The bar is the less obvious location where abscesses can start. The abscess that enters in the white line of the bar makes it assent up the area of whiteline in the bar tracking toward soft tissue where it can rupture in the heel bulb. Bar abscesses are often missed, because our attention isn’t usually drawn to the back of the hoof as routinely as the front of the hoof.
Therefore, bar abscess are most often diagnosed as a mystery lameness. The pocket left by the abscess in the bar can be re-infected several times, which can be baffling to professionals who do not understand the anatomy of the hoof and the cause of bar abscessing.
Causes of Hoof Abscesses
Abscessing is a common occurrence in the hoof transitioning from shod (and/or neglected) to barefoot. Abscesses are considered as part of the detoxification process of an unhealthy hoof to a healthy hoof, not because the abscesses develop after the hoof begins the transitioning process, but because the abscesses had been festering in the hoof and deshoeing the hoof, or the implementation of correct trimming allowed the abscesses to finally migrate to soft tissue where it can rupture.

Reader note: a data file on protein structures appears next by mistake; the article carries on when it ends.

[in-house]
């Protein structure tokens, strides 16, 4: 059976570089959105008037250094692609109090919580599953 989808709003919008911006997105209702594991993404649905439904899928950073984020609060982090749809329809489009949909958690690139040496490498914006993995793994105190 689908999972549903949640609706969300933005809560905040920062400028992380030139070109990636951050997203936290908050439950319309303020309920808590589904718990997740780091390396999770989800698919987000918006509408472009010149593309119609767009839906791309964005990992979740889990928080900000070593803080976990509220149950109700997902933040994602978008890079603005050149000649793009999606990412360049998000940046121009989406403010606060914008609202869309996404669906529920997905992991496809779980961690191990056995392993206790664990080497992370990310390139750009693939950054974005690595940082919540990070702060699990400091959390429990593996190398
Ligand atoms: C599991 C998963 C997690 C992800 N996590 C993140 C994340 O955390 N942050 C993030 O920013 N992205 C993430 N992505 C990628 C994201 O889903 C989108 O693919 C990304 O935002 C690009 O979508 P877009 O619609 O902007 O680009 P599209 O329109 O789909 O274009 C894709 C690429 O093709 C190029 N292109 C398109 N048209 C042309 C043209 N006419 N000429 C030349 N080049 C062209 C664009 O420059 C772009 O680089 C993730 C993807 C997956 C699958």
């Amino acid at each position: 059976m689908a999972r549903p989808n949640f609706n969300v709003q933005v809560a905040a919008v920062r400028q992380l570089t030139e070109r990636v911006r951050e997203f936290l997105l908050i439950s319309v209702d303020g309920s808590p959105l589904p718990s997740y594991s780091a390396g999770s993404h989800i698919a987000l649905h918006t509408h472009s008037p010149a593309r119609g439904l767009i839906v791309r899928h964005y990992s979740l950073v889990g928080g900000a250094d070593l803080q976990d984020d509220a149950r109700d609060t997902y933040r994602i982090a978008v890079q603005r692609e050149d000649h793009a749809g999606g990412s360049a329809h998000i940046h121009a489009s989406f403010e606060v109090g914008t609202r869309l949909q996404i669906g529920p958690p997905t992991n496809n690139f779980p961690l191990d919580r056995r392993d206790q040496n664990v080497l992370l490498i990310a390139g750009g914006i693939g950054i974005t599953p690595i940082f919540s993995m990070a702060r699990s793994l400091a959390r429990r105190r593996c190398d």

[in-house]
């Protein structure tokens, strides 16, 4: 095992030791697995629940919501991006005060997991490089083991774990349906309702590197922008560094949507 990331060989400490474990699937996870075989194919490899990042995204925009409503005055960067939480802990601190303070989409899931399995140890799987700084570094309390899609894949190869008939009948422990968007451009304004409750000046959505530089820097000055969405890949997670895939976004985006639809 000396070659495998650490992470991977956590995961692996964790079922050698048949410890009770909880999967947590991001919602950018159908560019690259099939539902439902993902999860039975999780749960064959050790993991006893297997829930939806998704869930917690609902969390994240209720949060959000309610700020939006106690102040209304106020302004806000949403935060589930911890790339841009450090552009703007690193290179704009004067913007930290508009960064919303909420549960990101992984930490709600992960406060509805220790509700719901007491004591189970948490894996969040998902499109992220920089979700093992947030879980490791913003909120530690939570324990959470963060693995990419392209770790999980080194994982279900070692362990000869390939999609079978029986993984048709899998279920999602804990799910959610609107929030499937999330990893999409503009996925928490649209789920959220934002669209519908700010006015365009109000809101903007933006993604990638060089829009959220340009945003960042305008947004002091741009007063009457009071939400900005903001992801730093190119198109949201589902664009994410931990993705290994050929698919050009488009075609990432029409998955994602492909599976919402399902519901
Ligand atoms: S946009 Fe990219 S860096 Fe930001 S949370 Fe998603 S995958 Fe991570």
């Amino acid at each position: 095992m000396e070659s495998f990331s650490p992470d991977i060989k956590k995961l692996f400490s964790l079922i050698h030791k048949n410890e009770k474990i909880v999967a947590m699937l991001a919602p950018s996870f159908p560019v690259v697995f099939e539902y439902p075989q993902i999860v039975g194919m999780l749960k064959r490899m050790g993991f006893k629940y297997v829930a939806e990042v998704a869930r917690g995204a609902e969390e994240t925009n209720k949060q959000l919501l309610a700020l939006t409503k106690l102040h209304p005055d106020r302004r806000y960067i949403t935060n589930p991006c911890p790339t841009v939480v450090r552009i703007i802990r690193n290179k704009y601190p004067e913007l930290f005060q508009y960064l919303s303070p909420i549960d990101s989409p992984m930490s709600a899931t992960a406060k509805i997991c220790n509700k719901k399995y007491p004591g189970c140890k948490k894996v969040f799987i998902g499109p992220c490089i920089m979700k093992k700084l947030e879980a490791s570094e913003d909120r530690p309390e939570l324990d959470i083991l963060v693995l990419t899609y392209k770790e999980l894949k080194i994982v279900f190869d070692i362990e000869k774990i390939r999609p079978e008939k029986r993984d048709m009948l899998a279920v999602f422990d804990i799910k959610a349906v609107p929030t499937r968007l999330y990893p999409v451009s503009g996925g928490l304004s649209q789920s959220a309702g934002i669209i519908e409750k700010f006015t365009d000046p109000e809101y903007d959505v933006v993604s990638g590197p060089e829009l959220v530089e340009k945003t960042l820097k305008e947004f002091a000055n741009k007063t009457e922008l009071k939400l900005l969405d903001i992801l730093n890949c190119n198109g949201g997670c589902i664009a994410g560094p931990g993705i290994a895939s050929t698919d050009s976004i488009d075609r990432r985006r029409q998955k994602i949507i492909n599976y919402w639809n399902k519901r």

I believe that the highest degree of pain from an abscess is just prior to rupturing.
Diet imbalances may have a bearing on hooves that chronically abscess only in that the hoof wall of horses who lack proper nutrition may not be as dense or strong as a horse on a healthy diet. But the actual connection, I believe, isn’t that the diet is a direct factor in unhealthy hooves, so much as the horses on poor diets are generally also not receiving regular hoof care and flare is more likely the issue causing the abscesses.